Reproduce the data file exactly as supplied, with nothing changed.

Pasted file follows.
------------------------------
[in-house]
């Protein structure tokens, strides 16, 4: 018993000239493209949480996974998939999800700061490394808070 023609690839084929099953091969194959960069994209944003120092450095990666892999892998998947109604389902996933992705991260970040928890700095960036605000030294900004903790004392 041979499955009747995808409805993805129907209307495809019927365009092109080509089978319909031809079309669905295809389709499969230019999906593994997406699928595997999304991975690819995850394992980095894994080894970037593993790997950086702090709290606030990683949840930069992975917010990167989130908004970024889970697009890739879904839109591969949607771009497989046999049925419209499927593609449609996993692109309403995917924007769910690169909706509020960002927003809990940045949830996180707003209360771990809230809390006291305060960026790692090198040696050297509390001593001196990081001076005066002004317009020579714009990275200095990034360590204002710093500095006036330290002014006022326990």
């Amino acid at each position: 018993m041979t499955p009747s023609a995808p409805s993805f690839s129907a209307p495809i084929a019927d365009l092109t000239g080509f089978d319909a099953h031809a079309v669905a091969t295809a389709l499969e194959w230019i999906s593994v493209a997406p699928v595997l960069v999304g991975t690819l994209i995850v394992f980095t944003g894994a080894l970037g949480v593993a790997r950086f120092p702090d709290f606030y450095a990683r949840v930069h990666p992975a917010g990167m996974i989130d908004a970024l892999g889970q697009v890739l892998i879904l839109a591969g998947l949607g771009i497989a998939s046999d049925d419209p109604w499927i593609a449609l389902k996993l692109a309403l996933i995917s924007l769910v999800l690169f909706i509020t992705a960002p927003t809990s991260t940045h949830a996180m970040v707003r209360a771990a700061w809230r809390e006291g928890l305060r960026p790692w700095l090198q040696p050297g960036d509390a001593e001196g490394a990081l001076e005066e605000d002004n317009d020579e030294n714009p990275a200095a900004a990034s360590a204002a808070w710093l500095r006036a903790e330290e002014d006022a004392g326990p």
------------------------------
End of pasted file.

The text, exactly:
[in-house]
């Protein structure tokens, strides 16, 4: 018993000239493209949480996974998939999800700061490394808070 023609690839084929099953091969194959960069994209944003120092450095990666892999892998998947109604389902996933992705991260970040928890700095960036605000030294900004903790004392 041979499955009747995808409805993805129907209307495809019927365009092109080509089978319909031809079309669905295809389709499969230019999906593994997406699928595997999304991975690819995850394992980095894994080894970037593993790997950086702090709290606030990683949840930069992975917010990167989130908004970024889970697009890739879904839109591969949607771009497989046999049925419209499927593609449609996993692109309403995917924007769910690169909706509020960002927003809990940045949830996180707003209360771990809230809390006291305060960026790692090198040696050297509390001593001196990081001076005066002004317009020579714009990275200095990034360590204002710093500095006036330290002014006022326990």
């Amino acid at each position: 018993m041979t499955p009747s023609a995808p409805s993805f690839s129907a209307p495809i084929a019927d365009l092109t000239g080509f089978d319909a099953h031809a079309v669905a091969t295809a389709l499969e194959w230019i999906s593994v493209a997406p699928v595997l960069v999304g991975t690819l994209i995850v394992f980095t944003g894994a080894l970037g949480v593993a790997r950086f120092p702090d709290f606030y450095a990683r949840v930069h990666p992975a917010g990167m996974i989130d908004a970024l892999g889970q697009v890739l892998i879904l839109a591969g998947l949607g771009i497989a998939s046999d049925d419209p109604w499927i593609a449609l389902k996993l692109a309403l996933i995917s924007l769910v999800l690169f909706i509020t992705a960002p927003t809990s991260t940045h949830a996180m970040v707003r209360a771990a700061w809230r809390e006291g928890l305060r960026p790692w700095l090198q040696p050297g960036d509390a001593e001196g490394a990081l001076e005066e605000d002004n317009d020579e030294n714009p990275a200095a900004a990034s360590a204002a808070w710093l500095r006036a903790e330290e002014d006022a004392g326990p």